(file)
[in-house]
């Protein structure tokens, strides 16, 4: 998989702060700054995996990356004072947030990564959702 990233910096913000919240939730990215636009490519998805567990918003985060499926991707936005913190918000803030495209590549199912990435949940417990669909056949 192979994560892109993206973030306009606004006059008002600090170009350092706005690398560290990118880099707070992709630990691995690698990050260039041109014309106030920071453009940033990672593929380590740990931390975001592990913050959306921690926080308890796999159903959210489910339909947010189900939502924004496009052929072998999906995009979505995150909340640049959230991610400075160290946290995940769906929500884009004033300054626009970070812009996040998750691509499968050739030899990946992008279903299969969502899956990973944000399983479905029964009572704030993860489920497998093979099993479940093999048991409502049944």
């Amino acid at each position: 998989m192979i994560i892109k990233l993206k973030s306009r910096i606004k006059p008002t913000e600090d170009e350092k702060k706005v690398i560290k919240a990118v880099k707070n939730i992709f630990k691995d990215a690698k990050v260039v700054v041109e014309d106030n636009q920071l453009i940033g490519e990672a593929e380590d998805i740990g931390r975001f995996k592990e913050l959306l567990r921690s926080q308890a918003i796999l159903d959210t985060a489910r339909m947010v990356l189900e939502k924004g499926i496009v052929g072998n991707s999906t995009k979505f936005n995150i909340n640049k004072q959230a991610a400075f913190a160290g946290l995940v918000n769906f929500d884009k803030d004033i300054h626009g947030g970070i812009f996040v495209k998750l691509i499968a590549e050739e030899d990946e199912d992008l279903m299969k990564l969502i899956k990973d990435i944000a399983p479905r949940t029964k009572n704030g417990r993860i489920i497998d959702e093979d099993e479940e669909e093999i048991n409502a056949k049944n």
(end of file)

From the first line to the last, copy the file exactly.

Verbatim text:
[in-house]
């Protein structure tokens, strides 16, 4: 998989702060700054995996990356004072947030990564959702 990233910096913000919240939730990215636009490519998805567990918003985060499926991707936005913190918000803030495209590549199912990435949940417990669909056949 192979994560892109993206973030306009606004006059008002600090170009350092706005690398560290990118880099707070992709630990691995690698990050260039041109014309106030920071453009940033990672593929380590740990931390975001592990913050959306921690926080308890796999159903959210489910339909947010189900939502924004496009052929072998999906995009979505995150909340640049959230991610400075160290946290995940769906929500884009004033300054626009970070812009996040998750691509499968050739030899990946992008279903299969969502899956990973944000399983479905029964009572704030993860489920497998093979099993479940093999048991409502049944």
């Amino acid at each position: 998989m192979i994560i892109k990233l993206k973030s306009r910096i606004k006059p008002t913000e600090d170009e350092k702060k706005v690398i560290k919240a990118v880099k707070n939730i992709f630990k691995d990215a690698k990050v260039v700054v041109e014309d106030n636009q920071l453009i940033g490519e990672a593929e380590d998805i740990g931390r975001f995996k592990e913050l959306l567990r921690s926080q308890a918003i796999l159903d959210t985060a489910r339909m947010v990356l189900e939502k924004g499926i496009v052929g072998n991707s999906t995009k979505f936005n995150i909340n640049k004072q959230a991610a400075f913190a160290g946290l995940v918000n769906f929500d884009k803030d004033i300054h626009g947030g970070i812009f996040v495209k998750l691509i499968a590549e050739e030899d990946e199912d992008l279903m299969k990564l969502i899956k990973d990435i944000a399983p479905r949940t029964k009572n704030g417990r993860i489920i497998d959702e093979d099993e479940e669909e093999i048991n409502a056949k049944n």